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volume 11 number 2 february 2006 TipSheet

Welcome to the February issue of MicroMetric's TipSheet.

This monthly newsletter is targeted at addressing the needs of our customers.

This month we'll return to the subject of Backups.


When I was getting ready to write this TipSheet issue the planned subject was going to be personal security devices. I had ordered two such USB devices at the first of the month: one that has two parts - a USB receiver and a key chain transmitter, and the other that has only a USB card.

The latter device has not shown up yet - repeated calls yeild only a busy tone or a recording to leave a message. Repeated Email have had the same response as the phone messages.

With hindsight, I wish that the first device had gotten lost in shipment too. I had one of the techs install it on my computer. He had tested it on a system in the repair area several days earlier, and declared it to be a workable device. I found out how workable in short order - the operative word here is short. The manufacturer stated the device software would put up a screen saver if the distance between the transmitter and receiver exceeded about 6 feet. For me, the distance worked out closer to 6 inches! We put the device on a USB cable to get it closer to where I had the transmitter - in my pants pocket. At a distance of about a foot, the screen saver would still kick on once in a while. The idea of the device is great - If you leave your computer, a password protected screen saver kicks in. If you enter the password or if the transmitter comes within range, the screen saver kicks off. Great idea, lousy implementation.

So, I had the guys uninstall it. Fine so far. The next morning I updated some software, which required a reboot. The system got partway through and the screen went blank. After some unsuccessful attempts to restore the system on my part - it would boot ok in safe mode, I called Kirk and groveled (it was a Saturday) He graciosusly came in and worked on it for over an hour. The bottom line conclusion was that my profile was blown and couldn't be repaired. As I had no backup for the workstation the only solution was too create a new one and rebuild it.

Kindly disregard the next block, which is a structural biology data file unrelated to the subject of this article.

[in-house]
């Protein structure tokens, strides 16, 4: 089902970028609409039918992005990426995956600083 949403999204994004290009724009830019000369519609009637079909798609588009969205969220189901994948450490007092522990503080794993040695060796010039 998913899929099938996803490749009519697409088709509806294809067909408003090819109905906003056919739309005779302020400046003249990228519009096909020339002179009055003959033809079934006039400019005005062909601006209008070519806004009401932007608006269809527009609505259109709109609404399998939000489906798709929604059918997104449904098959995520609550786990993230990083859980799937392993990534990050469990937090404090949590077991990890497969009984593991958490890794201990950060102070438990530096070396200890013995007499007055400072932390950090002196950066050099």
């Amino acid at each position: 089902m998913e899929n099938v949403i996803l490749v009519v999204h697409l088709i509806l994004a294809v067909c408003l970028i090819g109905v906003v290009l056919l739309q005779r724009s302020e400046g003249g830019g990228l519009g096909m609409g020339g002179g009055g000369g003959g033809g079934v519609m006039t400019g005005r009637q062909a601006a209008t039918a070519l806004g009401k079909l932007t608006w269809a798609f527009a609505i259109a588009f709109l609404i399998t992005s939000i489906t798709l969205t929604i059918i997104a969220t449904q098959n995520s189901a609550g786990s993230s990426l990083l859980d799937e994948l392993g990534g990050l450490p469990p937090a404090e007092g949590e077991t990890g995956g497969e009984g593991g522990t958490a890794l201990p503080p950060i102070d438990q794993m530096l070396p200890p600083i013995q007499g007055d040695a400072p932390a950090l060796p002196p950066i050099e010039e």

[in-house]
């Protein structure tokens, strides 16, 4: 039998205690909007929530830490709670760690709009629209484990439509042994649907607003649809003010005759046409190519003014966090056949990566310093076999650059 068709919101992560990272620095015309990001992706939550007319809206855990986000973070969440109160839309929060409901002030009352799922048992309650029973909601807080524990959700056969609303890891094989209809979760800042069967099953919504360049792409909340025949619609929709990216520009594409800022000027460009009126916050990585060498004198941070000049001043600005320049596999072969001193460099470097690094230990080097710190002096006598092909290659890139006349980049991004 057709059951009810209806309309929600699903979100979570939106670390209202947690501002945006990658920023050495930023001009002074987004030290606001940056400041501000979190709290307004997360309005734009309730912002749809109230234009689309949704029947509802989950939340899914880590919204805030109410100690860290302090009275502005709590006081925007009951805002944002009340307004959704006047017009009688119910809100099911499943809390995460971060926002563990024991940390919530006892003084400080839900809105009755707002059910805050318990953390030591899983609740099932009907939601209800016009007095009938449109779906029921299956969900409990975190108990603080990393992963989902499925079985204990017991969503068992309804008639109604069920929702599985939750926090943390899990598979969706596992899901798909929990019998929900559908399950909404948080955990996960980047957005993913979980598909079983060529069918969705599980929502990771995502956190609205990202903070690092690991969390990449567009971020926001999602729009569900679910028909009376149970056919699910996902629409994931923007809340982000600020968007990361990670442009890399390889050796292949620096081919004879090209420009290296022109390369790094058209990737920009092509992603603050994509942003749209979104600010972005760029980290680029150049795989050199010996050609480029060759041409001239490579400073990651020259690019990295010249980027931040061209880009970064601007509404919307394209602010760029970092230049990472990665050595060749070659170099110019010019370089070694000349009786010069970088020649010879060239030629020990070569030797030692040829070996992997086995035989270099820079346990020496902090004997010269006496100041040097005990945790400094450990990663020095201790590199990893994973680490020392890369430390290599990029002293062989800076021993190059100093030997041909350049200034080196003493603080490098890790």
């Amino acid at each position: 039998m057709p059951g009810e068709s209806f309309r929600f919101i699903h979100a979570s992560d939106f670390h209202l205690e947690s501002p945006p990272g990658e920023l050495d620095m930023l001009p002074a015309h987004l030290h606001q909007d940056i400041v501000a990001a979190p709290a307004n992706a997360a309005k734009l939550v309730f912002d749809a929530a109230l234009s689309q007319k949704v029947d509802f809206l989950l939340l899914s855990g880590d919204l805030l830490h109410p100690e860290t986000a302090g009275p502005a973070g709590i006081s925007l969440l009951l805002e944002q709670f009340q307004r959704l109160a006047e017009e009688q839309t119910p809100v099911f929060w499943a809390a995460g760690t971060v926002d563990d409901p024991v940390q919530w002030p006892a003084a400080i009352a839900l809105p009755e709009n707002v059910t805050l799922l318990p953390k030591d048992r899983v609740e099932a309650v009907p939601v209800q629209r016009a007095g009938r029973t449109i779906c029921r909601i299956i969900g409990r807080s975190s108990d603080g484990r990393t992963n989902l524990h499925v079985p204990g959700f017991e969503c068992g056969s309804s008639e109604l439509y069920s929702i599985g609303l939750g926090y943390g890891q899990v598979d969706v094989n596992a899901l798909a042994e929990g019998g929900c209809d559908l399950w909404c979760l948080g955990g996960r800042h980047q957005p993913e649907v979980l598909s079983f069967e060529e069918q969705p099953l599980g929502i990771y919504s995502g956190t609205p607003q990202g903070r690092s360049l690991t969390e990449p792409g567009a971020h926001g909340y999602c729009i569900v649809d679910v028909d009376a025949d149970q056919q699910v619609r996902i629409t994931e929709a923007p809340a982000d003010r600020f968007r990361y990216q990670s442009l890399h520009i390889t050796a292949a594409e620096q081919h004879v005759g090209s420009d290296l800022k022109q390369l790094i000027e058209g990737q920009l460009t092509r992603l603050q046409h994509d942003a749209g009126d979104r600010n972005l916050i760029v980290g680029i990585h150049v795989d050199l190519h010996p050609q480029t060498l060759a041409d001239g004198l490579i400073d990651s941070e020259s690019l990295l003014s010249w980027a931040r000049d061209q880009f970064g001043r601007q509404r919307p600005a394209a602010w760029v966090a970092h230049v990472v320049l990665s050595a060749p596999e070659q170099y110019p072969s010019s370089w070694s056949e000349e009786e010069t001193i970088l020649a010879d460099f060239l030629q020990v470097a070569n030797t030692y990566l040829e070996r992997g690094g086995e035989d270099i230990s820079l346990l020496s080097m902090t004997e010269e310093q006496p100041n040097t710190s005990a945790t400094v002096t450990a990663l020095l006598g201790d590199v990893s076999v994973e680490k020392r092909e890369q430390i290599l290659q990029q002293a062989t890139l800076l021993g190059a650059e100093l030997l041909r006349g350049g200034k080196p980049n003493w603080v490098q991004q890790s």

Now let me tell you, two days into the exercise, this is a job I wouldn't wish on a dog. Quick Launch gone, registry data and settings gone. Application settings mostly gone - I was able to salvage some from the blown profile. And I'm mad. Not at the device manufacturer. Not at Microsoft's System Restore that didn't fix the problem. I'm mad at our organization and myself for not taking the minimal amount of time that it would have taken to backup the system state on a routine basis. Although Kirk says we have only seen the problem happen two or three times in the last several years, I've had it happen before and I should have known better. We practice what we preach as far as backing up data and programs on the server but not on the workstations.

I plan on backing up my system state to the server on a daily basis until I get it rebuilt, then on a weekly basis after that. In case of another disaster, I'll just need to sign on as administrator, wipe out the bad one, and restore the last backup.

So, I would up with a different subject for the month. We'll get back to the subject of personal security devices after some more research. The theory behind them is good - it's just the first two were duds.

Next month we'll expand on the personal backup, with some thoughts and recommendations from Kirk. However we'll begin this month to offer the monthly special that's been put together to address the problem, in place of the security special that was planned.

Copyright 2006, MicroMetric, Inc., All Rights Reserved. Permission to copy in total, with this statement and copyright, is hereby granted.

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